18 May 2018
For generations, we have assumed that the efforts of mankind would leave the fundamental equilibrium of the world's systems and atmosphere stable. But it is possible that with all these enormous changes (population, agricultural, use of fossil fuels) concentrated into such a short period of time, we have unwittingly begun a massive experiment with the system of this planet itself. Margaret Thatcher – Sept 1988, Royal Society speech
The above chart was compiled with much help from Alan Borgars, who has collected records of Green councillor numbers since 1974.
It is often thought that an early Green surge in members and votes, triggered by Margaret Thatcher’s conversion to environmental causes and devotion to tackling global warming, peaked in 1989 with the June European parliamentary elections. It is true that membership numbers, and the Green vote declined rapidly from this high point. The party has yet to match the 2.3 million votes it won in June 1989. But it is a myth that there was no lasting political impact.
In fact, the chart above, published here for the first time, shows that the Green Party’s big breakthrough to political success came in 1991.
Despite Thatcher’s rhetoric and mounting political support for a Green alternative, the Green Party entered 1989 with just three councillors. But the surge meant it was able to stand 547 candidates in the May county council elections, an advance on the 352 wards it contested the previous year. Despite this the party gained just two more council seats– Paul Taylor in Medina on the Isle of Wight and one in Wales - to add to the ones we had, two in Stroud – John Marjoram and Martin Baxendale - and in a part of Somerset then known as Woodspring District Council – Dr Richard Lawson, in the ward of Easton in Gordano.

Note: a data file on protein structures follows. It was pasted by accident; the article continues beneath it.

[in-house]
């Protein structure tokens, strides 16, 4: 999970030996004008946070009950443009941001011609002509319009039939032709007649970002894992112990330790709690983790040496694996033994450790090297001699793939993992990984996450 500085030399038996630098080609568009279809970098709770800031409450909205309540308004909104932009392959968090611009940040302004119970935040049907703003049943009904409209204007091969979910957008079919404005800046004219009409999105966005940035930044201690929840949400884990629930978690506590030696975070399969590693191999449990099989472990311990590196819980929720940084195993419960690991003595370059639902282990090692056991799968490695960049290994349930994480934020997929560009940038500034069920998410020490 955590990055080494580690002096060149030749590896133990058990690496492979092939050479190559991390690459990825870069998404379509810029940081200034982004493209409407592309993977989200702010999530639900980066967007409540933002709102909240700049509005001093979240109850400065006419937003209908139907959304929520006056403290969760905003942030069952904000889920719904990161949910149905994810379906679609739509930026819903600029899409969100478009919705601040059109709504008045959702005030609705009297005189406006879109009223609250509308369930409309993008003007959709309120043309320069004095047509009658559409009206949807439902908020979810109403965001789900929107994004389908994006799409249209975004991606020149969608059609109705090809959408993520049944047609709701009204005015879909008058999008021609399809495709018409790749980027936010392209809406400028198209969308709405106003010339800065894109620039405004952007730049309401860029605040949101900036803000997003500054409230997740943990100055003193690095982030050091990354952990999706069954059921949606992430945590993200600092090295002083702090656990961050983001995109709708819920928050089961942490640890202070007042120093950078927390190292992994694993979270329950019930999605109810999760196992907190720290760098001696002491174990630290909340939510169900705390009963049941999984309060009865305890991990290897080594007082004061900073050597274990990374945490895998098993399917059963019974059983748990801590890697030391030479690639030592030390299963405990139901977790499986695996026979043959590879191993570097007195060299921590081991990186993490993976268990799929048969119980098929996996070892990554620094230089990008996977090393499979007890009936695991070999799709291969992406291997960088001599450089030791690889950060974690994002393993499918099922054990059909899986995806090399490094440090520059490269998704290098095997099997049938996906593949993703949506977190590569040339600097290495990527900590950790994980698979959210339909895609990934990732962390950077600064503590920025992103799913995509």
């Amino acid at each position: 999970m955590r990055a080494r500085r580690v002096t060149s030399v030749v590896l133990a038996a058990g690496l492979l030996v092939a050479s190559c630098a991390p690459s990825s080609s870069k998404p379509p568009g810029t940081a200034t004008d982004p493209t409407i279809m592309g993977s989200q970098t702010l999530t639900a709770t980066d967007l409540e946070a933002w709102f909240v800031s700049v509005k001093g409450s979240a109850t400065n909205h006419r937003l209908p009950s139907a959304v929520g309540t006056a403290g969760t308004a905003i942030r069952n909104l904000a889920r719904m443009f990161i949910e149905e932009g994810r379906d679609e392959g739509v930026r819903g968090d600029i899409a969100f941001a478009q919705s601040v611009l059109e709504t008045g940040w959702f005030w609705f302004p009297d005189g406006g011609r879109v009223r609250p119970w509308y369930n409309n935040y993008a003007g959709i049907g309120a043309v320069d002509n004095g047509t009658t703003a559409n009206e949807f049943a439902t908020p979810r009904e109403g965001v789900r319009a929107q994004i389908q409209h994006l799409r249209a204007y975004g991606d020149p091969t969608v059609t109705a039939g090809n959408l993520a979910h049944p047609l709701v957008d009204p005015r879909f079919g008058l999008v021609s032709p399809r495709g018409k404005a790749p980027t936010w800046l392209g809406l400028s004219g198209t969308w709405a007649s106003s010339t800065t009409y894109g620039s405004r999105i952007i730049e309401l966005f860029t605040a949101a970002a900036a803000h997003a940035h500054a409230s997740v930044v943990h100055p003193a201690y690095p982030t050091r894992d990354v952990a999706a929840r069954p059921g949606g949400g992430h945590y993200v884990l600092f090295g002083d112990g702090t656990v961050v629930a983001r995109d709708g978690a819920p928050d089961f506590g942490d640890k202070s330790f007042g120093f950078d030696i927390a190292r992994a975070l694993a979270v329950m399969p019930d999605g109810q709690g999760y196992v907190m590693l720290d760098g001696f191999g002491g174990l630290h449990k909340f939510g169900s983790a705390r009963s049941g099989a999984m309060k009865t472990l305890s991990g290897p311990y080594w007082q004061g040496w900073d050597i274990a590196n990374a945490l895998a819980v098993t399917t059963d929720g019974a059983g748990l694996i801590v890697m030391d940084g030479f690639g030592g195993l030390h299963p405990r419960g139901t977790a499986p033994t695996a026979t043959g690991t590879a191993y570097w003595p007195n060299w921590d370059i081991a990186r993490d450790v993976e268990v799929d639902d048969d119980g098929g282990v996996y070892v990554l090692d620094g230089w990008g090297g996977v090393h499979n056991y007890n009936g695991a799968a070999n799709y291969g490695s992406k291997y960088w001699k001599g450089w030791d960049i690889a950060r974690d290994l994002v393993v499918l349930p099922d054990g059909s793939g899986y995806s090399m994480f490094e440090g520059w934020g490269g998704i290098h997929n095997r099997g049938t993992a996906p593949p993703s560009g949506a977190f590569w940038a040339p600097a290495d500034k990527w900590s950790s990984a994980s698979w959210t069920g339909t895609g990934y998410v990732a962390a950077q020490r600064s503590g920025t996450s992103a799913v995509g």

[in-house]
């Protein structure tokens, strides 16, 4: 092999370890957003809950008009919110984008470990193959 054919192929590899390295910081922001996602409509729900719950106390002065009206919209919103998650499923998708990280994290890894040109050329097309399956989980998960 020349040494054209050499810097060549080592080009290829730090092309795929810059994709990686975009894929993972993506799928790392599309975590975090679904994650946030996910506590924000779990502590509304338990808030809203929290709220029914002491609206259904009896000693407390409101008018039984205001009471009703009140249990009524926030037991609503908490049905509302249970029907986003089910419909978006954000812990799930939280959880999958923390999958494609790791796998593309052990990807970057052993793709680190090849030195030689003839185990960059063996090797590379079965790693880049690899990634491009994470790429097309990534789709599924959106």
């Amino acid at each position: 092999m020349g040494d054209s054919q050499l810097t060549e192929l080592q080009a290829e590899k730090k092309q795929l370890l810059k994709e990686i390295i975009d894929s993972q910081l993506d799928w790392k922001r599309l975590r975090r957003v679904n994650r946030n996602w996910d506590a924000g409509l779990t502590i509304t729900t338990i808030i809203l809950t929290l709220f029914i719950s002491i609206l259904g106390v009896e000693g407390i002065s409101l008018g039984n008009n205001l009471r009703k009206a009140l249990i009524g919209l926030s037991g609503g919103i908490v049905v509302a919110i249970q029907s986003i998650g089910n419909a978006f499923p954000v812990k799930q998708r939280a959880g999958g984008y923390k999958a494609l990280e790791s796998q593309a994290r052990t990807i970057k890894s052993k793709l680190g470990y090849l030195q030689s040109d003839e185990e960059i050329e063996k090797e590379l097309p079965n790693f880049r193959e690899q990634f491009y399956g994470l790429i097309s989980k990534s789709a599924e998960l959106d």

I was one of the 540 odd who stood and failed to win in 1989 in Bristol for Avon County Council and I can well remember the frustration. We knocked on almost every door in Ashley ward and the reception was fantastic. We beat the Liberals and Conservatives into third and fourth place. People were intrigued by Green ideas and wanted to hear more. But Labour in Ashley still won with what seemed an unassailable majority of more than 50% of the vote. The effort we put in across the city and the country for no political return was galling. I remember wanting to storm the council chamber with a proportionate amount of Greens to our vote in Bristol. Looking back it was the lack of time we had put in beforehand, the 12 months of leaflet and door-knock work that we now call target to win, that was missing.
The following year’s May 1990 local election round saw another increase in Green candidate numbers to 862 and the party’s vote share in wards contested held steady from the previous year at around 9%. But again the actual political return was very low – another seat won in Stroud – in Nailsworth ward – and two seats won in the home counties – one in Runnymede Council, Berkshire by former Liberal councillor Kenneth Graham in the ward of New Haw and one by another former Liberal councillor a C Hope, in Leatherhead, Surrey on Mole Valley District Council. The fact that these two had already been councillors, embedded in their community, was telling.
Greens had to wait for the following year, the May 1991 local elections, for their first big breakthrough. The idiosyncrasy of the UK local election cycle is worth rehearsing here. While some councils elect “by thirds” with a third of the councillors having to be re-elected every year and then a gap year, the vast majority of district and many borough councils in England (though not in Wales any more) only hold “all-out” elections every four years. The thing is, these councils are all on the same cycle, so once every four years there is a massive jump in the number of council seats contested. The first big “all-out” local election since Thatcher’s speech was 1991. This time there were a record 1,133 Green candidates across England and Wales, Green average vote share where seats were contested rose, to 10% in the district councils, to 5% in Metropolitan boroughs and 17.2% in the 31 seats contested in Wales, (probably indicating a dearth of other political party candidates rather than a surge in Green popularity). But most importantly, the effort finally paid off in seat numbers. Total Green councillor numbers tripled to 21.